Students who have completed this course will have:|
(1) a general understanding of the role of medieval history writing within the Insular cultures in the Early Medieval period;
(2) a deep understanding of the focus of the course (which varies from year to year), especially as it applies to the student’s chosen language;
(3) advanced linguistic knowledge of Medieval Latin, Old Irish or Old English, pertaining to historical texts, which will allow them to begin research using primary sources.
Judged by modern standards, medieval history writing makes strange and prejudiced reading. Well before the boom that medieval historiography was to enjoy in the British Isles during the twelfth century, early medieval insular history writing was already laying the groundwork for modern historical historiography. Despite its often unabashed political and religious agenda, early medieval history writing provides vital information on the early history, politics and cultures of the British Isles. This course explores how early insular historians conceived of history and the purpose of history writing, the place of Christian religious belief in the interpretation of historical phenomena and the interaction between the historian's personal perception and the way that historical narrative is framed.|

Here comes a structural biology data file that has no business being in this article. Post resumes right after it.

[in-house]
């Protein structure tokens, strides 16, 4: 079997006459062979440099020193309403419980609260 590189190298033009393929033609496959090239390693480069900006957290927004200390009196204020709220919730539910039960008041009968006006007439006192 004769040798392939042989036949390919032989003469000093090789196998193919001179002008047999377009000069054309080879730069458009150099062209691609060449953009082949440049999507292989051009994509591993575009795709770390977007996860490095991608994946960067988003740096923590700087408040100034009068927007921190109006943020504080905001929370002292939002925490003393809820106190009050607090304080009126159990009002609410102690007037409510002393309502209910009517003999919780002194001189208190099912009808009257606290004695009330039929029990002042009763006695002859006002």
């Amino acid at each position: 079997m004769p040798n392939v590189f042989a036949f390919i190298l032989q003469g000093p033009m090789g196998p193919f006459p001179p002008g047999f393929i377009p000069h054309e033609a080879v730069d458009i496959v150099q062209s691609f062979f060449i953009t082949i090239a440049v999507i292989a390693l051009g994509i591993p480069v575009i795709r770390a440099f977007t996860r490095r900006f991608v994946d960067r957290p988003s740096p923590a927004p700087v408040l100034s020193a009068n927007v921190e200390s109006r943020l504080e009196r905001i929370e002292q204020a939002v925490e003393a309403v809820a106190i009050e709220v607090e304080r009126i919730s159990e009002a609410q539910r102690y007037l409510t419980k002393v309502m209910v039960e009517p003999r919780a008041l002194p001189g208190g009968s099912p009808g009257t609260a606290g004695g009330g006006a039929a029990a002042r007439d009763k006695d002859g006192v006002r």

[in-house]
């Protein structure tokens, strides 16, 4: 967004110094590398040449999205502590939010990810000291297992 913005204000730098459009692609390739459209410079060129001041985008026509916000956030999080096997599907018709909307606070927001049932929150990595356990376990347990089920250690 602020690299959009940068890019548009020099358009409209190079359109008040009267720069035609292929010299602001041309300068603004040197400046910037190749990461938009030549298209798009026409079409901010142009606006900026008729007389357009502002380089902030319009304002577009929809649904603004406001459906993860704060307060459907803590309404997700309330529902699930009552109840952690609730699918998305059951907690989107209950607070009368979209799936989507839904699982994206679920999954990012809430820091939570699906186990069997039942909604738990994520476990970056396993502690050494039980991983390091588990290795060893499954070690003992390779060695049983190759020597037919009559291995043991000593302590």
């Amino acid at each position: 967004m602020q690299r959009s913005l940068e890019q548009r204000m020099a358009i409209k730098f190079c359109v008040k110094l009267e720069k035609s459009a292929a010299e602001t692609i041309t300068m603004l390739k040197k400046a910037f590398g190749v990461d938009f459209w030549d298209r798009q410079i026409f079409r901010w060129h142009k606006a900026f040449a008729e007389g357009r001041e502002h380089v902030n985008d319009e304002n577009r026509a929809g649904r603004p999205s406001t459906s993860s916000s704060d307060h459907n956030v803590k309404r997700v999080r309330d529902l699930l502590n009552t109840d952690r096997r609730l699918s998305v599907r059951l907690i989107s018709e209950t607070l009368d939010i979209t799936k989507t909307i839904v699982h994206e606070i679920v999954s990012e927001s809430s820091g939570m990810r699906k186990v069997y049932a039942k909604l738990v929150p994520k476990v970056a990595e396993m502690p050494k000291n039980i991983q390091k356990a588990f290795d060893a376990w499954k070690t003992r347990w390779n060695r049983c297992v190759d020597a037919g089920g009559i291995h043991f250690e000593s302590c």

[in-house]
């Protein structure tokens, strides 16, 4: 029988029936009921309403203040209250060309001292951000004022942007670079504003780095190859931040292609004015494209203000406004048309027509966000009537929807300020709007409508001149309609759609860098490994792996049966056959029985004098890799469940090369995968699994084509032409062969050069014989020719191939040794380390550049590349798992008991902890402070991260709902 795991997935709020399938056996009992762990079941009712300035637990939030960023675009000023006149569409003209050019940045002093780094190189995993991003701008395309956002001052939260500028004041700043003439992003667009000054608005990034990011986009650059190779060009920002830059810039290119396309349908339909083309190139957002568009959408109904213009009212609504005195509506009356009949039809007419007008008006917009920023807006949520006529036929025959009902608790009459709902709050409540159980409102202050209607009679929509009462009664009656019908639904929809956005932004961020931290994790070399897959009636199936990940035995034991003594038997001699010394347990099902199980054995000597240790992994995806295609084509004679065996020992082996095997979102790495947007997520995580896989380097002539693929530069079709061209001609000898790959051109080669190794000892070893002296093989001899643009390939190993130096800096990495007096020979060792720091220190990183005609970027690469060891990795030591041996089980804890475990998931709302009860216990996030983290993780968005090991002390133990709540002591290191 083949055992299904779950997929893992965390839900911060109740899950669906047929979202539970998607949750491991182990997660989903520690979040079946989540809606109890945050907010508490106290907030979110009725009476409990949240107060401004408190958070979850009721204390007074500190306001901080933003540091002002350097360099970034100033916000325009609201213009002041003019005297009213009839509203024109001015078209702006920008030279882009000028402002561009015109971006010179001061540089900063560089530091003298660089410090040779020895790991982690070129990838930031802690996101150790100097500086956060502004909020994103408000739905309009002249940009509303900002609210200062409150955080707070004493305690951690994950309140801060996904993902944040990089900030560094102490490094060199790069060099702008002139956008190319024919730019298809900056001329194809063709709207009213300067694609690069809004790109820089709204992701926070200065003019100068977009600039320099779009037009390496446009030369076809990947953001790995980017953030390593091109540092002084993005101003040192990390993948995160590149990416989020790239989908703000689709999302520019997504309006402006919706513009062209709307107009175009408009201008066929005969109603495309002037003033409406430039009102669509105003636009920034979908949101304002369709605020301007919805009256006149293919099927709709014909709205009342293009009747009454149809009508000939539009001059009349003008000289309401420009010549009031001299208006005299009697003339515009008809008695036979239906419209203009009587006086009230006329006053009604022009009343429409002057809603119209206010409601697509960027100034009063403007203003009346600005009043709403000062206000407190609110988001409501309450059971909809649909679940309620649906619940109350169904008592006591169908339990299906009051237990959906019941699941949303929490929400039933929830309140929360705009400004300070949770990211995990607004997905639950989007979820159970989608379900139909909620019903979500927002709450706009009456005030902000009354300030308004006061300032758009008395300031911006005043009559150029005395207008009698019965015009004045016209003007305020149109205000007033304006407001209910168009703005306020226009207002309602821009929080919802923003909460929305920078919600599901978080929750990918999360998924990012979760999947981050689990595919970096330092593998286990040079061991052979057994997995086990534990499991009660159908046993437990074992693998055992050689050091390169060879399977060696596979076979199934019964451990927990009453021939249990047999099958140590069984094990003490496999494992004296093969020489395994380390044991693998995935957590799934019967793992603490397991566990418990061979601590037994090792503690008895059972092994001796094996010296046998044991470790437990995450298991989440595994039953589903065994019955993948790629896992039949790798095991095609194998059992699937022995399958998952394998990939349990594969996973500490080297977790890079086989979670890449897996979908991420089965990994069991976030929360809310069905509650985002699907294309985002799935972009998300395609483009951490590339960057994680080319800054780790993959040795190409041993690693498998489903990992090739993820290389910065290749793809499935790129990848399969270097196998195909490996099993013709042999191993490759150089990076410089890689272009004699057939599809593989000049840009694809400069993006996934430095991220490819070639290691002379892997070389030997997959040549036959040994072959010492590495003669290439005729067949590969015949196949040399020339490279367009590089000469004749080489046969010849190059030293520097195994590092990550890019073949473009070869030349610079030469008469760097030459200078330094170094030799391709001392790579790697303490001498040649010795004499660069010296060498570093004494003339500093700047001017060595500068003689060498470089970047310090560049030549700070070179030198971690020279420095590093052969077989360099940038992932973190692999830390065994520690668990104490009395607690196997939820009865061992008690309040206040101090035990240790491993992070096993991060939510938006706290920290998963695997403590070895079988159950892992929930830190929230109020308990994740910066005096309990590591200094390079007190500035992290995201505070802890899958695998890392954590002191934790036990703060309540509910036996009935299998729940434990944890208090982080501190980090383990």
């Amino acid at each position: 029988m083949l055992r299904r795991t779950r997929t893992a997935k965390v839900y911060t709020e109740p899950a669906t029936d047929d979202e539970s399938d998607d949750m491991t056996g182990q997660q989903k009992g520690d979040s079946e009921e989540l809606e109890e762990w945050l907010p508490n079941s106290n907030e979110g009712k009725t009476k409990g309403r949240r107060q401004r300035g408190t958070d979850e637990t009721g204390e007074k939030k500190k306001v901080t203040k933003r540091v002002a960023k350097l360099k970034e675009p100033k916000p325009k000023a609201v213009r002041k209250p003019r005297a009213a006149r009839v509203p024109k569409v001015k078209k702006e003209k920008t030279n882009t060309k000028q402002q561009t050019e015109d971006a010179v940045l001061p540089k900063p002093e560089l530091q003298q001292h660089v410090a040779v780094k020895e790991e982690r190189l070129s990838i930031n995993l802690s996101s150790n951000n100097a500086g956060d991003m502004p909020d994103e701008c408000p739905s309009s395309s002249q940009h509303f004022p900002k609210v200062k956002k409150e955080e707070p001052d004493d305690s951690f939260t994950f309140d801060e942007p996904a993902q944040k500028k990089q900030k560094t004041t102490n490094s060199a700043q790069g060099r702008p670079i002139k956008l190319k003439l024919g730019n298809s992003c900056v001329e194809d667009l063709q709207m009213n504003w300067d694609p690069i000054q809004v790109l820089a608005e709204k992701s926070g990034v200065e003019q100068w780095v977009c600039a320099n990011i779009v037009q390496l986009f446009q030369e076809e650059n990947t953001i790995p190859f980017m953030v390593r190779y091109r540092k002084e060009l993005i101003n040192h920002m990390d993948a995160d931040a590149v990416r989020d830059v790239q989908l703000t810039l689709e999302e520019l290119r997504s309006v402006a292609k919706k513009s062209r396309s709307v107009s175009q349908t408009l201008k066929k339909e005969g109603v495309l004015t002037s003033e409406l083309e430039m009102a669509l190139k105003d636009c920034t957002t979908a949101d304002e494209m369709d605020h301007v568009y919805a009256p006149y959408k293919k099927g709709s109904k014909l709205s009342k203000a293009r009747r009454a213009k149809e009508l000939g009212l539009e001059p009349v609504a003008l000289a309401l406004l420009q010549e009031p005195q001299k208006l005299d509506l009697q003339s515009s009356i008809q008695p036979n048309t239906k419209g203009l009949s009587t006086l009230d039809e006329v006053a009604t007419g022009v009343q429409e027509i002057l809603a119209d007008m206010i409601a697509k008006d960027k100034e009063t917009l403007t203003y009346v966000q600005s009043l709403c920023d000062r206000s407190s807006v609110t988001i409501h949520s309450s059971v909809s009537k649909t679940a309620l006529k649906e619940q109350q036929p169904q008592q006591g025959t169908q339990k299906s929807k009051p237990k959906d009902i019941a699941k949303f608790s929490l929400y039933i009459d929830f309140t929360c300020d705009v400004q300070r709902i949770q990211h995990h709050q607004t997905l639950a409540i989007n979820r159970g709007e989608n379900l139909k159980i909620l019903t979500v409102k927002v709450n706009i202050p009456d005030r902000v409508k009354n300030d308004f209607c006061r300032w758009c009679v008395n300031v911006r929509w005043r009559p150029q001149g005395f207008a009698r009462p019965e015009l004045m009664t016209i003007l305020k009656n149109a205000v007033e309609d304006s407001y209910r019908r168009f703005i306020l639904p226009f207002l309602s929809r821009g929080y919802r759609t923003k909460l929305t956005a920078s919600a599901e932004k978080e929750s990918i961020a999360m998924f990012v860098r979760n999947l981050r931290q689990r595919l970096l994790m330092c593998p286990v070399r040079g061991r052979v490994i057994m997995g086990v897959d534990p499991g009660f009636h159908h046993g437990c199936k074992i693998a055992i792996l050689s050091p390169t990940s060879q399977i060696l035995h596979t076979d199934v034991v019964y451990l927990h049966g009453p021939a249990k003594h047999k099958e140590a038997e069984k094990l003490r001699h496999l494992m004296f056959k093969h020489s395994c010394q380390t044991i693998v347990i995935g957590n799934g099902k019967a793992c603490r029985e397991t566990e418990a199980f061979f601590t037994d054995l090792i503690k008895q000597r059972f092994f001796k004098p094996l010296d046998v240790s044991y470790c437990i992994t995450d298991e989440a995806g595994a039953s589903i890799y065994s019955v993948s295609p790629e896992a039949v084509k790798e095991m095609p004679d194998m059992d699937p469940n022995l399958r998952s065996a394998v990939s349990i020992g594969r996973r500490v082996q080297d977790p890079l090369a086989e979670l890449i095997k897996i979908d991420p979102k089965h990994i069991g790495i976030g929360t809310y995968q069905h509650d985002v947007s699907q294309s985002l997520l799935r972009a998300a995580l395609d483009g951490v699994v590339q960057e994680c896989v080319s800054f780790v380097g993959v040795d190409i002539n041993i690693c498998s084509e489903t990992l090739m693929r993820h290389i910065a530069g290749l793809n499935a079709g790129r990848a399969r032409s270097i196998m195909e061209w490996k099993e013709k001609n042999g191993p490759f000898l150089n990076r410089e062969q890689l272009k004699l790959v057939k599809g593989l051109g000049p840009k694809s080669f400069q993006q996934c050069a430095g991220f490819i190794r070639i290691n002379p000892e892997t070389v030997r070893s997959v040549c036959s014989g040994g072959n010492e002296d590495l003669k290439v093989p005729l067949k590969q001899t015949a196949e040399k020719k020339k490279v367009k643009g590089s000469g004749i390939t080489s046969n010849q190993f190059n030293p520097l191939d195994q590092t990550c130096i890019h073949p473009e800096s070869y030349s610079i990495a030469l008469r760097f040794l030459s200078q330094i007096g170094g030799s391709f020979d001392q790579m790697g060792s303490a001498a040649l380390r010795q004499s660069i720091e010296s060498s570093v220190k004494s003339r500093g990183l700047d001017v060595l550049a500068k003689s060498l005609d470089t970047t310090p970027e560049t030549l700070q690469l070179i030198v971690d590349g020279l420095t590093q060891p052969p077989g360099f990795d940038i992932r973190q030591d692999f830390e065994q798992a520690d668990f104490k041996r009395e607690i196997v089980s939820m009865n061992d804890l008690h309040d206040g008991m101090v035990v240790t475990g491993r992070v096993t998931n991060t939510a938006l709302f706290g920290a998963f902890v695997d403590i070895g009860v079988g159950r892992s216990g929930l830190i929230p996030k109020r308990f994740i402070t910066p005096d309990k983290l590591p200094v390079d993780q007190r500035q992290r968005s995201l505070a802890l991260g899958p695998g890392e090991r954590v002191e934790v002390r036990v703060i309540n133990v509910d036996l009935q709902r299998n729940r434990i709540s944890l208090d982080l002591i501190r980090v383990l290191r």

Honing of analytical skills
Professionalization of oral and written communication